There’s a point every week when someone asks me if I’d like to grab dinner, and it immediately puts me into stress mode and I start crafting my excuse. Going out to eat is a luxury I can’t really afford. Talking about money is never easy, but somehow being broke in San Francisco means people groaning about their Lyft Line while ordering their food via Instacart, which isn’t what it means for me by far.
San Franciscans love to talk about our thin wallets but there’s definitely a spectrum to how much scraping we’re each actually doing to get by. There’s being bougie poor, like buying groceries at Whole Foods and then complaining about not having enough money, and there’s being strapped for cash, where using a Safeway card to get additional savings is the only way to shop. Of course, there’s also true poverty where going grocery shopping is about getting only the bare necessities, if there’s even money for that at all. As an intern who’s worked two to three jobs to pay rent and carefully thinks about every dollar I spend, grocery shopping in this city means budgeting for every item, forgoing fresh, organic produce, and buying the store brand at all times.
There’s an accepted idea in San Francisco — and honestly, in most cities — that it’s okay to call yourself poor while still being able to live your life pretty much as you’d like to.
I consistently hear people complaining about “having no money” after spending their weekends out to brunch and hitting Tahoe twice a month. Their offhand comments are completely disconnected from what it’s actually like to count pennies, as if the word “broke” was little more than slang for being slightly cheap at the moment. For those of us whose bank accounts regularly hover around $20, the word has deeper consequences. It means all the great things we’d love to experience, from Off the Grid to NightLife at Cal Academy to Bay to Breakers, are off-limits. It involves dealing with friends who make fun of Muni while taking rideshares everywhere, without remembering that public transportation is my only choice for getting around the city (besides walking). It’s living in a constant state of tiredness — planning out paychecks to make rent, making sure there’s enough food for dinner and a packed lunch, and hoping that someday this will end and you can feel normal.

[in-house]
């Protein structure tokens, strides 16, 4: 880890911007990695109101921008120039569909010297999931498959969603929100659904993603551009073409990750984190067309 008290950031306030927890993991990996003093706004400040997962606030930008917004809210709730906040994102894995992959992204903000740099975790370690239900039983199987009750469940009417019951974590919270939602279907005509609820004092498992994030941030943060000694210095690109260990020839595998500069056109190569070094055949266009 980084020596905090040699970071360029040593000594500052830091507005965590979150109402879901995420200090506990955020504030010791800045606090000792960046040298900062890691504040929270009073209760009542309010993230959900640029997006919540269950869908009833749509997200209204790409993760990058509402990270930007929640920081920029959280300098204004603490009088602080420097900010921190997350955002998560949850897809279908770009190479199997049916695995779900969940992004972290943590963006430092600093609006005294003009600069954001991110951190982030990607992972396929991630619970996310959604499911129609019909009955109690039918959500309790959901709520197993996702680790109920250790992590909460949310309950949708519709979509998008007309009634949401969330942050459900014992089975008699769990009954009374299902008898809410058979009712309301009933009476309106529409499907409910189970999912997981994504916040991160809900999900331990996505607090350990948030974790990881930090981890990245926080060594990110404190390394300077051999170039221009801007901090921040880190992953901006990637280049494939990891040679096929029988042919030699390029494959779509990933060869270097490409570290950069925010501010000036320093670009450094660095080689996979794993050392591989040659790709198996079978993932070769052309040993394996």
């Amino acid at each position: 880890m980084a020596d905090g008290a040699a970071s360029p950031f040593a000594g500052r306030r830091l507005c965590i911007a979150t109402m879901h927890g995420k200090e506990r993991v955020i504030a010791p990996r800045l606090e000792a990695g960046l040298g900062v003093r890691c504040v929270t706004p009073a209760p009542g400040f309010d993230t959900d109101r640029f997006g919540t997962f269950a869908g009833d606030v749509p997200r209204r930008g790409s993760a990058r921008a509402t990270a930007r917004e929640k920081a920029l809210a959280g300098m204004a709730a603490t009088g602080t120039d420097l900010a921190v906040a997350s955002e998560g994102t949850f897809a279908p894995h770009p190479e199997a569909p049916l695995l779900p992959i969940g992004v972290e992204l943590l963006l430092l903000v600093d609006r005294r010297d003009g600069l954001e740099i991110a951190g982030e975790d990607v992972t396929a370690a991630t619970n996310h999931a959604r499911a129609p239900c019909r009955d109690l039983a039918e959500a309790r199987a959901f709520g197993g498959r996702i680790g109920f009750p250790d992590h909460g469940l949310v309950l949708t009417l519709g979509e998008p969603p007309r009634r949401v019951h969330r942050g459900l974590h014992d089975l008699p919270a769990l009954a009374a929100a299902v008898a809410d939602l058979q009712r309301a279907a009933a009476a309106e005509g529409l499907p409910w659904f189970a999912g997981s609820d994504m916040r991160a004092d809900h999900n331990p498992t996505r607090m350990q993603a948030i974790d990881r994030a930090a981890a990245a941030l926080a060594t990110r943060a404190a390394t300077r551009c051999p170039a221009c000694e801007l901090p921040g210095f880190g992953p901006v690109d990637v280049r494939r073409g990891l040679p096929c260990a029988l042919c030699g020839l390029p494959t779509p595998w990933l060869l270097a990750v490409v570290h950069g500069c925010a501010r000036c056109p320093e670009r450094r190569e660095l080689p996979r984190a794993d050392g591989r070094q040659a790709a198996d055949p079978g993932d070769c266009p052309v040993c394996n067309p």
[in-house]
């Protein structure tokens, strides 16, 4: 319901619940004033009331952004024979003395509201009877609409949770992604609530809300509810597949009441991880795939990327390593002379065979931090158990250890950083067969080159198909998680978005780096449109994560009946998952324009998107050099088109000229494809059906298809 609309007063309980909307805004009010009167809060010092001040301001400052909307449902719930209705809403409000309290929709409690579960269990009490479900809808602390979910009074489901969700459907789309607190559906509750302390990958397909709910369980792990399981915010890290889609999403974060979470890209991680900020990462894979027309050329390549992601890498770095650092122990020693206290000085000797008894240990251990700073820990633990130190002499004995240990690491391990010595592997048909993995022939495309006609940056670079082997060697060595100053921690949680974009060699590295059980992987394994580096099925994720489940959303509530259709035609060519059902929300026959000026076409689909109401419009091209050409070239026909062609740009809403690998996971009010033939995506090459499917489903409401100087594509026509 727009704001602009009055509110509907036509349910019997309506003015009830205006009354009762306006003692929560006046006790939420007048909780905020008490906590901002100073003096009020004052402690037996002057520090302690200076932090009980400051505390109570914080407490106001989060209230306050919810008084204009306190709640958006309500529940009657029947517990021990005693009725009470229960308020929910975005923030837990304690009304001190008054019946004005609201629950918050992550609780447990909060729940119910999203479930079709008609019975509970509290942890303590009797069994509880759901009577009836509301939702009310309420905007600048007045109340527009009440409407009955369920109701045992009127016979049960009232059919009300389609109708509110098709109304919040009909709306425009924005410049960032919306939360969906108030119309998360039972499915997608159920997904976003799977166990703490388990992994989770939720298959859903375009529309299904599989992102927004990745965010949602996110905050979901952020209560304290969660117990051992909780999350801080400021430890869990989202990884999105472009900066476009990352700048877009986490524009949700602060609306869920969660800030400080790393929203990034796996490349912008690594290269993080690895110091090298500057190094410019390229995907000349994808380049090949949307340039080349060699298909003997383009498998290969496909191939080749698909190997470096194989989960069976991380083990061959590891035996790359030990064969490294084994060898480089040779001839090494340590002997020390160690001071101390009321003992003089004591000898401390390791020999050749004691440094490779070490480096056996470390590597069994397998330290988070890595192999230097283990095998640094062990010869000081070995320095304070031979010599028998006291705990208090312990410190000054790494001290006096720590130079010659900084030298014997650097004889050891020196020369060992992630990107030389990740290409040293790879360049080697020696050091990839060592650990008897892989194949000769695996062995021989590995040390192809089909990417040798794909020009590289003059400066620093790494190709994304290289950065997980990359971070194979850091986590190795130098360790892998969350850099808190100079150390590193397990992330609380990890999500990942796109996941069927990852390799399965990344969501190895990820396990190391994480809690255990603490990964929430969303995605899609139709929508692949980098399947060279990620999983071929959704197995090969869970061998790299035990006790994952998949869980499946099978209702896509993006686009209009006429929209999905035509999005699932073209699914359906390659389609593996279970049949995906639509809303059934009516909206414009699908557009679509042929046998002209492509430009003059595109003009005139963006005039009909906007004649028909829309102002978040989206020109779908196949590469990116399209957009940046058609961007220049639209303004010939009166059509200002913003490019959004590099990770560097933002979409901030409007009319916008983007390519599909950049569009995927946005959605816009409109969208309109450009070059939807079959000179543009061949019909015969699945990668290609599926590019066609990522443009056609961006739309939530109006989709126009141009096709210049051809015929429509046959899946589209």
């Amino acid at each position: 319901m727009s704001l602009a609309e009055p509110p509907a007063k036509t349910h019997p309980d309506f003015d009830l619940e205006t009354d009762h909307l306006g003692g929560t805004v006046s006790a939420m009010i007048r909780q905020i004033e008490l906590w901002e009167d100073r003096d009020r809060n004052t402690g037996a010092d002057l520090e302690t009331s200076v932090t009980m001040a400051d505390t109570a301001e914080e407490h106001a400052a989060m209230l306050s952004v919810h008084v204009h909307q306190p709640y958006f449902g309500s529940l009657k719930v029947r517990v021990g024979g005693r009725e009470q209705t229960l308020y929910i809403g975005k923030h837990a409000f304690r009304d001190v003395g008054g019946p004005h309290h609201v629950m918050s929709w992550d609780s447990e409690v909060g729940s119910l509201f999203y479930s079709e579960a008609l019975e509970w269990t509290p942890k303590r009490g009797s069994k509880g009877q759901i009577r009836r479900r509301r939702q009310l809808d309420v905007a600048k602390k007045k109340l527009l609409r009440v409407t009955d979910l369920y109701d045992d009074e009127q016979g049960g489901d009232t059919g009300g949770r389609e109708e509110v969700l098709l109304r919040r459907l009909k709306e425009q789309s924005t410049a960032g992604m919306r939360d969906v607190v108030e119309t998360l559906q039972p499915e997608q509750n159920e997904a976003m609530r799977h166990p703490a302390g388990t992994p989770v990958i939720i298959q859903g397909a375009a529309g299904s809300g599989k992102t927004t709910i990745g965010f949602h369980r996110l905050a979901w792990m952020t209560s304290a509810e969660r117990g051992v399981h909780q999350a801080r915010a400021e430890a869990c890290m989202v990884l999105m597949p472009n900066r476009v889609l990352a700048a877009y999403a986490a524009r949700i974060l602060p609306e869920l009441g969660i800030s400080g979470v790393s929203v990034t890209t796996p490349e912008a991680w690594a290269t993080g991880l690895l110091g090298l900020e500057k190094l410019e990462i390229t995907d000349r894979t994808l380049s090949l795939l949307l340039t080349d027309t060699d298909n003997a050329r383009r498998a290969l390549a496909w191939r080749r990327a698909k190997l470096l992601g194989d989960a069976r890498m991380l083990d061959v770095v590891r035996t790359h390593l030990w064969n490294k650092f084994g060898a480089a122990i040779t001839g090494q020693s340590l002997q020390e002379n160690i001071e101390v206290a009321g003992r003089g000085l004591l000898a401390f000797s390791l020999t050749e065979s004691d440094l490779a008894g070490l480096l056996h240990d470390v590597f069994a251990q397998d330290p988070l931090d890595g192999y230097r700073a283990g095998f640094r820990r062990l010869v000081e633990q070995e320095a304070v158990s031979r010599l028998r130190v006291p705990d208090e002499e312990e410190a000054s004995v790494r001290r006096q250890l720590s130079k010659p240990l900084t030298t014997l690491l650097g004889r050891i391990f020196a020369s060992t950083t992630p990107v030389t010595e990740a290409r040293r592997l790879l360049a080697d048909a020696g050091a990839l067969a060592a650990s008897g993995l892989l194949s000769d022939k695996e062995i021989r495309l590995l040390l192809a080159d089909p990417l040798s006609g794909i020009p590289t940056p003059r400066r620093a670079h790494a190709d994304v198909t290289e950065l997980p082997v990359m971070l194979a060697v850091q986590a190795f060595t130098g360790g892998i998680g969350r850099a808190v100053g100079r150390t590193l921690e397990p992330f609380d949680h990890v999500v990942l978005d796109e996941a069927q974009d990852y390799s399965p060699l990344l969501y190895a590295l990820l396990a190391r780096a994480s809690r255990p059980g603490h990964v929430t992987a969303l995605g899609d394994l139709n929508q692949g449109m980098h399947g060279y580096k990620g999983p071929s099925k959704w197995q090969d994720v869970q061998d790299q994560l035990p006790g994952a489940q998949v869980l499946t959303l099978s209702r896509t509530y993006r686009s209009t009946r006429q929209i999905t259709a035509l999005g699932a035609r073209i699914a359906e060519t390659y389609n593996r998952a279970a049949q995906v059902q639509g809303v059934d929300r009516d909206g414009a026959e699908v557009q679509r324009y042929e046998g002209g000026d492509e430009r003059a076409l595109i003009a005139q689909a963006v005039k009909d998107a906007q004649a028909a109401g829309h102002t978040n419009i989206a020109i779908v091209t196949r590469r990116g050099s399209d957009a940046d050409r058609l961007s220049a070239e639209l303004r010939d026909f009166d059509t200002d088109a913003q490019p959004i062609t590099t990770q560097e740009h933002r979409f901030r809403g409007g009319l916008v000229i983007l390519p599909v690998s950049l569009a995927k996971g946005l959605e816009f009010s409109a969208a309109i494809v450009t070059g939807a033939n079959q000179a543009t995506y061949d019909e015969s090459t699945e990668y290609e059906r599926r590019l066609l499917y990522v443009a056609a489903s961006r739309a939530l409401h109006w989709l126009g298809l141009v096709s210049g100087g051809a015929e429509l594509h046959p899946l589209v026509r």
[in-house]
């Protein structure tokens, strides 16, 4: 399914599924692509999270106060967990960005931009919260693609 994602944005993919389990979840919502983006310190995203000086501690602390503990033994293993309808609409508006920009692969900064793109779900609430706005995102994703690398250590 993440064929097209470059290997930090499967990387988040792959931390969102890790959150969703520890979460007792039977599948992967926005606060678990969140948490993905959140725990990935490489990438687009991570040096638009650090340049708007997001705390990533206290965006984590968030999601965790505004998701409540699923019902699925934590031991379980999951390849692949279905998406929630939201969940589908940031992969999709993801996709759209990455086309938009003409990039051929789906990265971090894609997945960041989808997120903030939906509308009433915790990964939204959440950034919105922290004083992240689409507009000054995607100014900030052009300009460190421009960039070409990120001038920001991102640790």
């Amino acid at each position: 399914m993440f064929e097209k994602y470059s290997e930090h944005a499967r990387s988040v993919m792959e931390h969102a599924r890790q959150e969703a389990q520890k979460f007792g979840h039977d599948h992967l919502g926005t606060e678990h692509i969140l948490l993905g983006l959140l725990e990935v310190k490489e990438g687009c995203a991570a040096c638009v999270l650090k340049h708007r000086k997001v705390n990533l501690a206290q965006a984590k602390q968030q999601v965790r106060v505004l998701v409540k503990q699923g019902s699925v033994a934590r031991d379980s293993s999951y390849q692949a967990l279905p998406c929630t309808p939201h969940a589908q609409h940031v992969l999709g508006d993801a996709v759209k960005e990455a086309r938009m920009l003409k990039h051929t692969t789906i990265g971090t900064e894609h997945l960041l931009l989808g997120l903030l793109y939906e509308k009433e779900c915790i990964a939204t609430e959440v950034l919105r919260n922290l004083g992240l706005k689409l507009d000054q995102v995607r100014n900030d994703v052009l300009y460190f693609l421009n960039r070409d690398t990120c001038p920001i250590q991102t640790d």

There’s an accepted idea in San Francisco — and honestly, in most cities — that it’s okay to call yourself poor while still being able to live your life pretty much as you’d like to. Sure, some of these “broke” people might have student loans, but if they wanted to, they could still buy a sandwich from Ike’s every weekend. For those who can afford some financial flexibility, it’s awful to wonder what they’d think of my actual financial hardships when comparing their lifestyle to mine. My days are spent budgeting every dollar I have and consistently checking my bank account after any purchase. I’m constantly reminded that I can’t keep up with my friends economically — they tell me to "have some fun" as they casually drop $300 on an exorbitant weekend trip.
Here’s the thing: I’m not complaining about not being able to go Napa on sunny weekends or indulging in boozy Friday night benders. I love finding bars that have $1 margarita days, going to the museum on free days, or just sitting in Dolores Park without an expectation that I need to buy a coconut rum or make a run to Bi-Rite. And don’t write me off as an entitled millennial; I grew up in a household that sits barely above poverty level even now. I’m just saying we need to stop talking about living paycheck to paycheck as if it’s a punch line right along with eating kale and $4 toast, when it is so far from that.